The rule that stops students from applying to both the universities of Oxford and Cambridge in the same year could amount to a breach of competition law by restricting consumer choice, experts have suggested.
The Ucas rule means that the two universities do not compete over the same students after applications have been submitted. No other UK institutions have such agreements with each other.
Speaking privately to Times Higher Education, several scholars of competition law said the rule could be challenged.
And they suggested that another Ucas rule – that of restricting prospective undergraduates to five choices of institution – could also be challenged under competition law.
Looking at the Oxbridge applications rule, Dennis Farrington, visiting fellow at the Oxford Centre for Higher Education Policy Studies and co-author of The Law of Higher Education, said that there “may be an element of uncompetitive practice here given the pre-eminence of those universities and their domination of the market”.
However, he added that he would “not like to stick my neck out and say this is definitely the case”.
Speaking generally, Christopher Townley, senior lecturer in international competition law and regulation at King’s College London, said that competition law “does have lots of implications in universities we haven’t thought through”.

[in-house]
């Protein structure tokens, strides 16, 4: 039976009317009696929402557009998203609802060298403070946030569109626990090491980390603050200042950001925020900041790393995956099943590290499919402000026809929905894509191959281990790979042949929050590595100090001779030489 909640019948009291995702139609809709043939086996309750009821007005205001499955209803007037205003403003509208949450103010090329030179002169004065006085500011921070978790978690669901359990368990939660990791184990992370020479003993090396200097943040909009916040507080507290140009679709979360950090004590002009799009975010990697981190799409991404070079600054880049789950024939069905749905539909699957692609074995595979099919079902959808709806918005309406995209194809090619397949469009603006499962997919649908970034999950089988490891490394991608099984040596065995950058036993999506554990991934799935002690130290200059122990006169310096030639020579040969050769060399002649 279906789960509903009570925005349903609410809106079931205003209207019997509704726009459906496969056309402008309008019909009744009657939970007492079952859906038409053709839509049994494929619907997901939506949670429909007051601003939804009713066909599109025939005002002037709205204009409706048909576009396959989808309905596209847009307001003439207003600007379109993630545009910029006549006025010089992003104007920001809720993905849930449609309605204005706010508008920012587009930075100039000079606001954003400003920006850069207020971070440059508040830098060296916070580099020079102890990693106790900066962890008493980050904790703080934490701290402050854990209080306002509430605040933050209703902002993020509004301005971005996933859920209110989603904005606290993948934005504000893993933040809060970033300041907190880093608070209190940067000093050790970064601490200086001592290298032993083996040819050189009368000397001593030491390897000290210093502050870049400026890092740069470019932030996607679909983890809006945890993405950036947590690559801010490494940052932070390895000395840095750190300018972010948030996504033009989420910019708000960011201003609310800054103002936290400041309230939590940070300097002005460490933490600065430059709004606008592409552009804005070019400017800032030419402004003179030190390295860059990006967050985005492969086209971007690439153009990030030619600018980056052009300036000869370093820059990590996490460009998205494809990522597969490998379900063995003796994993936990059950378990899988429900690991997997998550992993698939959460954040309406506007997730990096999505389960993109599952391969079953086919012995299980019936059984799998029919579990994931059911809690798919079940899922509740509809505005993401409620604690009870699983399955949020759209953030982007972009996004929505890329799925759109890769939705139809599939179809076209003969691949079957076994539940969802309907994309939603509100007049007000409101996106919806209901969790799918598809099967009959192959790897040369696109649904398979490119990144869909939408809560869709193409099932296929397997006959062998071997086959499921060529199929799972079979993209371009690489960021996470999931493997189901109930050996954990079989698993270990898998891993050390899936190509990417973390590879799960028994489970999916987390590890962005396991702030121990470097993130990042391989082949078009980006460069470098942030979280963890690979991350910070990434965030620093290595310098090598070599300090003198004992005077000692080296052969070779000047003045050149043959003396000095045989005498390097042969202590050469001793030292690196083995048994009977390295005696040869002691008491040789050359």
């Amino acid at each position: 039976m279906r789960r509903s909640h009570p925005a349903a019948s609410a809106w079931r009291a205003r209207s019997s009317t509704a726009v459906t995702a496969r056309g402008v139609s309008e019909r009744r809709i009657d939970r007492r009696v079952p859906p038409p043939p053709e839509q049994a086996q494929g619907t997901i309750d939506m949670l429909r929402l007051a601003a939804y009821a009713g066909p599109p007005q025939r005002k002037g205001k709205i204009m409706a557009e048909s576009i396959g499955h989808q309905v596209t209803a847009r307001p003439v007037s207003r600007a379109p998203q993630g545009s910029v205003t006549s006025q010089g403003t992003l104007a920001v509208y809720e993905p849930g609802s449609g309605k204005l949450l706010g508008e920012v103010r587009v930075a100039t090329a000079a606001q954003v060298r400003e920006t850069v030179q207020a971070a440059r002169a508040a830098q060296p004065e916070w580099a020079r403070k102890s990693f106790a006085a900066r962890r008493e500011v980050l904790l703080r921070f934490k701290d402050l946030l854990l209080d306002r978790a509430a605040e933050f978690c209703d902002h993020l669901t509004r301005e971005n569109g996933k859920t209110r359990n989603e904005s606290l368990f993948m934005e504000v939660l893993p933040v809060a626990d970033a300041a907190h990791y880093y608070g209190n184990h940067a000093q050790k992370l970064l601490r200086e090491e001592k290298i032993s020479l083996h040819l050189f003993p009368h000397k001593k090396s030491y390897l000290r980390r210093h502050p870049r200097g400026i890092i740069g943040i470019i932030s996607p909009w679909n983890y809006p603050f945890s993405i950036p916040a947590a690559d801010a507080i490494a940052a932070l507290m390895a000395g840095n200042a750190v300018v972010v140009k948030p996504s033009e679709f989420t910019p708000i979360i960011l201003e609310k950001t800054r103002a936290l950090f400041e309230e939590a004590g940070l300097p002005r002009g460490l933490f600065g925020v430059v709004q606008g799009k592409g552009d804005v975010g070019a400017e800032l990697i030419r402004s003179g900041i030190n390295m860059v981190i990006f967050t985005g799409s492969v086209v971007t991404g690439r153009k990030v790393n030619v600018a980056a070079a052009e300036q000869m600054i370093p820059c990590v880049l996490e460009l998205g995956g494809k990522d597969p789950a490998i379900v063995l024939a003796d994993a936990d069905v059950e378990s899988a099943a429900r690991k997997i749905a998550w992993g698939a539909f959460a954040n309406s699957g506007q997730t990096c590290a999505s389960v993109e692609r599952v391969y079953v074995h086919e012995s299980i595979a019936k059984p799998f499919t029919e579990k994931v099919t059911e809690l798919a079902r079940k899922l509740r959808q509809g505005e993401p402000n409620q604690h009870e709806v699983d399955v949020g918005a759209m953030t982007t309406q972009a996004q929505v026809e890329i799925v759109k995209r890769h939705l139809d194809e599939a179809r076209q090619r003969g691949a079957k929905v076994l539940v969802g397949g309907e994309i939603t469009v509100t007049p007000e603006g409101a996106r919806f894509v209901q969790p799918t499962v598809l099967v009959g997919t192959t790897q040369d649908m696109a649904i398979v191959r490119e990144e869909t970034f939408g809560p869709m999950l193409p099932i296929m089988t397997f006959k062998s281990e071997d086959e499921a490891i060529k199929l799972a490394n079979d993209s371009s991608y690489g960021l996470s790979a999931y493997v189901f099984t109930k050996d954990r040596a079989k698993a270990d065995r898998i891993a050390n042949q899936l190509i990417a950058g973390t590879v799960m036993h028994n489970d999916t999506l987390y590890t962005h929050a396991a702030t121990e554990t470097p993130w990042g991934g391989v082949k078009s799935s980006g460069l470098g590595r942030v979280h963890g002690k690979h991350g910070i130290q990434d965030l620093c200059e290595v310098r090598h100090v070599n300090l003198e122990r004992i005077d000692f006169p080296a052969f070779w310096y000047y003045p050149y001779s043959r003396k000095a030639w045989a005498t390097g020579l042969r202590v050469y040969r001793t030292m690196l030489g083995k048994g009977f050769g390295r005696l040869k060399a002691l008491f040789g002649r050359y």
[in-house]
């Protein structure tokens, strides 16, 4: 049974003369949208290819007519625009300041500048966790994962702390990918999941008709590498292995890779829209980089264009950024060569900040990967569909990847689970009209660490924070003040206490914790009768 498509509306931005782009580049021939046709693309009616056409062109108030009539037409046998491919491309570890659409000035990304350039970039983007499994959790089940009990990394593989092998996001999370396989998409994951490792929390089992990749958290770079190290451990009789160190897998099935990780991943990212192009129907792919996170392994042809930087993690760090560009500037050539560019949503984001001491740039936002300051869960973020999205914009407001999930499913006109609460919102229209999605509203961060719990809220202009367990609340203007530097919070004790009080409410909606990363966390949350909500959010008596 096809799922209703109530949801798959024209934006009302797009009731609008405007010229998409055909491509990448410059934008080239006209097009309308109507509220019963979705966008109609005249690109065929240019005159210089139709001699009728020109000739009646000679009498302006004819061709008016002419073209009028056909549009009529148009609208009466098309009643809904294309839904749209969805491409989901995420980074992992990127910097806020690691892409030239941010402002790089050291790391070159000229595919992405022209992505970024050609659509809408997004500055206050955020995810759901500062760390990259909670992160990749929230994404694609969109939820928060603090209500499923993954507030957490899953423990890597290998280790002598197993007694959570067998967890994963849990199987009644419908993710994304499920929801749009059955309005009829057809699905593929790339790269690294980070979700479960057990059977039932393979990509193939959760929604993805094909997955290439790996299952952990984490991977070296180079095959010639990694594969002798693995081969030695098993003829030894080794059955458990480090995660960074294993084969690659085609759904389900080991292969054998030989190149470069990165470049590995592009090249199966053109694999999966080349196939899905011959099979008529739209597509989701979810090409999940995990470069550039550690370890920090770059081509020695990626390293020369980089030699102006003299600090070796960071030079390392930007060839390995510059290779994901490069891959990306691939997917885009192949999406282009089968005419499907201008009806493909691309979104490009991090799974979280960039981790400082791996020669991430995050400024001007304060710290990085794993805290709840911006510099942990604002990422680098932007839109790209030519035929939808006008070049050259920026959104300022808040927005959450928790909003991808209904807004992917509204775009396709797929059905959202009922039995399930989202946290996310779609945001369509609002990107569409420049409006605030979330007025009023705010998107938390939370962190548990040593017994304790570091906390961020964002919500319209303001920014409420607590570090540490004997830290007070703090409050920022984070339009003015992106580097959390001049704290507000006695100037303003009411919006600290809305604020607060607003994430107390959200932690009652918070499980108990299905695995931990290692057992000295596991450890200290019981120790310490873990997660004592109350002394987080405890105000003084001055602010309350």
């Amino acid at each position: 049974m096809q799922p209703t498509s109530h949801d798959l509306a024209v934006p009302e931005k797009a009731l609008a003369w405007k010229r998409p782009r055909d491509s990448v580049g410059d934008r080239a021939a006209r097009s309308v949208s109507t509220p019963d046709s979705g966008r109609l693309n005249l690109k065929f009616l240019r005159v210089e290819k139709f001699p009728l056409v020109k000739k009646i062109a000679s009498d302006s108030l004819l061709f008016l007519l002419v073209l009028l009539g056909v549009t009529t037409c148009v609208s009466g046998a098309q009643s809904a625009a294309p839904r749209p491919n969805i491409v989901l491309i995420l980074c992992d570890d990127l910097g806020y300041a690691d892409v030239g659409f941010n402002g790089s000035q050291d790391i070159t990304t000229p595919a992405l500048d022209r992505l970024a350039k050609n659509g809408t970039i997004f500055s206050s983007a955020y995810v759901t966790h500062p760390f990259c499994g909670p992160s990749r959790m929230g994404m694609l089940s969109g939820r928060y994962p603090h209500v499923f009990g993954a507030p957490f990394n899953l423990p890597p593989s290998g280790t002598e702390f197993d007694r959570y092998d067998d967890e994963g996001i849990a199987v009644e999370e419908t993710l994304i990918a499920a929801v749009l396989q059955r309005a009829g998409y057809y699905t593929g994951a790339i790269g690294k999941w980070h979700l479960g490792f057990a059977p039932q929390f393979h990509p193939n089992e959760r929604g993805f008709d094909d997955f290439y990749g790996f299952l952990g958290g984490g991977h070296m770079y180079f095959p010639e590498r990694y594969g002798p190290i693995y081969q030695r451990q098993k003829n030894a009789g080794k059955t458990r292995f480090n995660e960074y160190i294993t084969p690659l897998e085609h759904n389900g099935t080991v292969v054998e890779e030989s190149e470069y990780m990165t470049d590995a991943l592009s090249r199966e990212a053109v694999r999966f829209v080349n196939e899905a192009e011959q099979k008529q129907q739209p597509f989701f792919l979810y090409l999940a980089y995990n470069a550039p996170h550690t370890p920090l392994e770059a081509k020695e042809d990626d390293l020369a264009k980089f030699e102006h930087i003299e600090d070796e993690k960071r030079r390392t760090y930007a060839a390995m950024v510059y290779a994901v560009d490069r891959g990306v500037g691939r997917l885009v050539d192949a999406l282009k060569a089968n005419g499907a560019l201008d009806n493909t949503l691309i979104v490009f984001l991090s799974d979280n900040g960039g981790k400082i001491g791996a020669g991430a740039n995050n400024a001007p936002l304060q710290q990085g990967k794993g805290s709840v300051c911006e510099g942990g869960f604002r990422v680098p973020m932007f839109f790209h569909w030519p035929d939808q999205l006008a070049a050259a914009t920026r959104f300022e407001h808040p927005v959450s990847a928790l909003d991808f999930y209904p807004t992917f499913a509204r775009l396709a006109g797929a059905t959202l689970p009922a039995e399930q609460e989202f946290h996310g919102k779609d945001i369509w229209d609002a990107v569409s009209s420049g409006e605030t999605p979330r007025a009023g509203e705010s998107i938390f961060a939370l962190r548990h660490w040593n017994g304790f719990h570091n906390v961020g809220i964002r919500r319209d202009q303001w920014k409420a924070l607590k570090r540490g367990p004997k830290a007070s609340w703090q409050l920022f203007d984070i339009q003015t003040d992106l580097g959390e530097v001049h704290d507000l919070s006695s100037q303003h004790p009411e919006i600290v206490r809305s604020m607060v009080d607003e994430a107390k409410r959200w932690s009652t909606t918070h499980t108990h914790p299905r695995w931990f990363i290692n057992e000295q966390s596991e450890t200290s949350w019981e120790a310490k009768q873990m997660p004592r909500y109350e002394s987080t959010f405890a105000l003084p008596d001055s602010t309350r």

He added that universities were likely to be subject to competition law in terms of applications, as this related to the buying and selling of services.
Competition law, as established in European Union statutes and incorporated into UK law, targets “undertakings” – defined as any entity engaged in an economic activity – a category more likely to cover universities since tuition fees rose and direct state funding fell.
Ucas, a limited company, could be affected by competition law as an “association of undertakings”. It has already cited competition law in withholding figures on institutions’ 2013 applications.
The key section of EU law prohibits “all agreements between undertakings, decisions by associations of undertakings and concerted practices…which have as their object or effect the prevention, restriction or distortion of competition”.
Dr Townley said that UK and EU laws both state that undertakings “mustn’t limit or control markets and…mustn’t interfere with markets or sources of supply”.
But he added that “anti-competitive procedures can sometimes have a defence”, especially where they benefit consumers by, for example, lowering the price or improving the quality of a service.
A University of Oxford spokesman said that trying to widen its pool of students while choosing between “exceptionally strong candidates” would be “made significantly more difficult if the rule of combination was removed and applications increased sharply”.
A University of Cambridge spokeswoman said: “The rule benefits students by accommodating the university’s holistic admissions selection process, which is central to our commitment to fair admissions and enables students from all backgrounds to demonstrate their potential.”
Both Oxford and Cambridge students’ unions gave strong support to the rule, saying it aided fair access.
A Ucas spokesman said that the Oxford-Cambridge applications arrangement “was put in place at their behest in the 1980s, when both were members of Ucca [the Universities Central Council on Admissions, which was later merged into Ucas]”.
The spokesman added that Ucas “considers that all of its practices, including those relating to admissions to Oxford and Cambridge, fully comply with all applicable laws, including competition law”.
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